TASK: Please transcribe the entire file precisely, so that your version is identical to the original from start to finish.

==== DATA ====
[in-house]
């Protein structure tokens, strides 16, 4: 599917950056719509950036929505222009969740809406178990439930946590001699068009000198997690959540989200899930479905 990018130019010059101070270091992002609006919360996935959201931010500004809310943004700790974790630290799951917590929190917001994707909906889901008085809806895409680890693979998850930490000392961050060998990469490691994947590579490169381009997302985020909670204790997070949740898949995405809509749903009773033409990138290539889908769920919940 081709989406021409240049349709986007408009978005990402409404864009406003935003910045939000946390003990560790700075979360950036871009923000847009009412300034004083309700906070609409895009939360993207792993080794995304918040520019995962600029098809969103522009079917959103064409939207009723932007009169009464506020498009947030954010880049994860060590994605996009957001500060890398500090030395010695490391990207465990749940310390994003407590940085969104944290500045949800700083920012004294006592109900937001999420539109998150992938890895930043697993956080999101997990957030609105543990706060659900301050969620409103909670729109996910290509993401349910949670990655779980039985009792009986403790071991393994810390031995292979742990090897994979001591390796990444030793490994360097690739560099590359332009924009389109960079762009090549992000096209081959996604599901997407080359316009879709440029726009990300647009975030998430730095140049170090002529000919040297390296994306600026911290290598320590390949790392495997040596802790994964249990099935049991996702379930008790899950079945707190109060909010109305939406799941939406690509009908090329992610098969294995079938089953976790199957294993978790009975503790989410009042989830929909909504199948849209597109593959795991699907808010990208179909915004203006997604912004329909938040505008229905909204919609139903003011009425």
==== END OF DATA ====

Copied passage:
[in-house]
């Protein structure tokens, strides 16, 4: 599917950056719509950036929505222009969740809406178990439930946590001699068009000198997690959540989200899930479905 990018130019010059101070270091992002609006919360996935959201931010500004809310943004700790974790630290799951917590929190917001994707909906889901008085809806895409680890693979998850930490000392961050060998990469490691994947590579490169381009997302985020909670204790997070949740898949995405809509749903009773033409990138290539889908769920919940 081709989406021409240049349709986007408009978005990402409404864009406003935003910045939000946390003990560790700075979360950036871009923000847009009412300034004083309700906070609409895009939360993207792993080794995304918040520019995962600029098809969103522009079917959103064409939207009723932007009169009464506020498009947030954010880049994860060590994605996009957001500060890398500090030395010695490391990207465990749940310390994003407590940085969104944290500045949800700083920012004294006592109900937001999420539109998150992938890895930043697993956080999101997990957030609105543990706060659900301050969620409103909670729109996910290509993401349910949670990655779980039985009792009986403790071991393994810390031995292979742990090897994979001591390796990444030793490994360097690739560099590359332009924009389109960079762009090549992000096209081959996604599901997407080359316009879709440029726009990300647009975030998430730095140049170090002529000919040297390296994306600026911290290598320590390949790392495997040596802790994964249990099935049991996702379930008790899950079945707190109060909010109305939406799941939406690509009908090329992610098969294995079938089953976790199957294993978790009975503790989410009042989830929909909504199948849209597109593959795991699907808010990208179909915004203006997604912004329909938040505008229905909204919609139903003011009425």